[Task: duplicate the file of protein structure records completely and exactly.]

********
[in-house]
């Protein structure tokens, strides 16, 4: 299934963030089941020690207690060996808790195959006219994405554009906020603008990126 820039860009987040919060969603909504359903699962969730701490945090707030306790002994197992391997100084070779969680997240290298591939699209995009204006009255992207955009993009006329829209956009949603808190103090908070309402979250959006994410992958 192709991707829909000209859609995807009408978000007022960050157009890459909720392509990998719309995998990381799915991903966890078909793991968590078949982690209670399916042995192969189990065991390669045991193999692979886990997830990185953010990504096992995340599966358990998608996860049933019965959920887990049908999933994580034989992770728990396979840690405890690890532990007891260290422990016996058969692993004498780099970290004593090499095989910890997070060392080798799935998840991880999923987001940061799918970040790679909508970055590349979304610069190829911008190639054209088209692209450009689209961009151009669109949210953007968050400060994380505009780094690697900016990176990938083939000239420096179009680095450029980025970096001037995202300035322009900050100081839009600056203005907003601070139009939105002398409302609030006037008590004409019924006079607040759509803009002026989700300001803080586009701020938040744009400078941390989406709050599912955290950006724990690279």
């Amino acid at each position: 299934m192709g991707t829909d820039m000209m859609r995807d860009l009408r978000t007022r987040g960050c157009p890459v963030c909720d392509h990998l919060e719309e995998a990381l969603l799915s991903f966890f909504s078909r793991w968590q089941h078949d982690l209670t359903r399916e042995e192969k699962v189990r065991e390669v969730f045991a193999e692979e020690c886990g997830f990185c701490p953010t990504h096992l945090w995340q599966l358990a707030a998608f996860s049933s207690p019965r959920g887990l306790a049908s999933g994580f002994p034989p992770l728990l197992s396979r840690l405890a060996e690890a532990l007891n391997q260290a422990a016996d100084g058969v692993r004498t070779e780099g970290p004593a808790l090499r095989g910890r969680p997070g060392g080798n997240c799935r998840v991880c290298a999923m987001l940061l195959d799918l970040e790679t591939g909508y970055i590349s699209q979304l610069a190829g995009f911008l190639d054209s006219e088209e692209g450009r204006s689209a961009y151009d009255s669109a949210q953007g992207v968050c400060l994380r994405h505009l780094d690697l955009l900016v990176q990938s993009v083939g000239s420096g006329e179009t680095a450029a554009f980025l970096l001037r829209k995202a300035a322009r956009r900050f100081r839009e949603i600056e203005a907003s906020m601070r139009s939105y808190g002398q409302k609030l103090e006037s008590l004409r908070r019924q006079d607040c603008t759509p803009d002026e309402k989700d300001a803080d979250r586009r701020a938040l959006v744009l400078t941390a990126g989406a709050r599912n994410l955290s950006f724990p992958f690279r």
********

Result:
[in-house]
């Protein structure tokens, strides 16, 4: 299934963030089941020690207690060996808790195959006219994405554009906020603008990126 820039860009987040919060969603909504359903699962969730701490945090707030306790002994197992391997100084070779969680997240290298591939699209995009204006009255992207955009993009006329829209956009949603808190103090908070309402979250959006994410992958 192709991707829909000209859609995807009408978000007022960050157009890459909720392509990998719309995998990381799915991903966890078909793991968590078949982690209670399916042995192969189990065991390669045991193999692979886990997830990185953010990504096992995340599966358990998608996860049933019965959920887990049908999933994580034989992770728990396979840690405890690890532990007891260290422990016996058969692993004498780099970290004593090499095989910890997070060392080798799935998840991880999923987001940061799918970040790679909508970055590349979304610069190829911008190639054209088209692209450009689209961009151009669109949210953007968050400060994380505009780094690697900016990176990938083939000239420096179009680095450029980025970096001037995202300035322009900050100081839009600056203005907003601070139009939105002398409302609030006037008590004409019924006079607040759509803009002026989700300001803080586009701020938040744009400078941390989406709050599912955290950006724990690279």
């Amino acid at each position: 299934m192709g991707t829909d820039m000209m859609r995807d860009l009408r978000t007022r987040g960050c157009p890459v963030c909720d392509h990998l919060e719309e995998a990381l969603l799915s991903f966890f909504s078909r793991w968590q089941h078949d982690l209670t359903r399916e042995e192969k699962v189990r065991e390669v969730f045991a193999e692979e020690c886990g997830f990185c701490p953010t990504h096992l945090w995340q599966l358990a707030a998608f996860s049933s207690p019965r959920g887990l306790a049908s999933g994580f002994p034989p992770l728990l197992s396979r840690l405890a060996e690890a532990l007891n391997q260290a422990a016996d100084g058969v692993r004498t070779e780099g970290p004593a808790l090499r095989g910890r969680p997070g060392g080798n997240c799935r998840v991880c290298a999923m987001l940061l195959d799918l970040e790679t591939g909508y970055i590349s699209q979304l610069a190829g995009f911008l190639d054209s006219e088209e692209g450009r204006s689209a961009y151009d009255s669109a949210q953007g992207v968050c400060l994380r994405h505009l780094d690697l955009l900016v990176q990938s993009v083939g000239s420096g006329e179009t680095a450029a554009f980025l970096l001037r829209k995202a300035a322009r956009r900050f100081r839009e949603i600056e203005a907003s906020m601070r139009s939105y808190g002398q409302k609030l103090e006037s008590l004409r908070r019924q006079d607040c603008t759509p803009d002026e309402k989700d300001a803080d979250r586009r701020a938040l959006v744009l400078t941390a990126g989406a709050r599912n994410l955290s950006f724990p992958f690279r």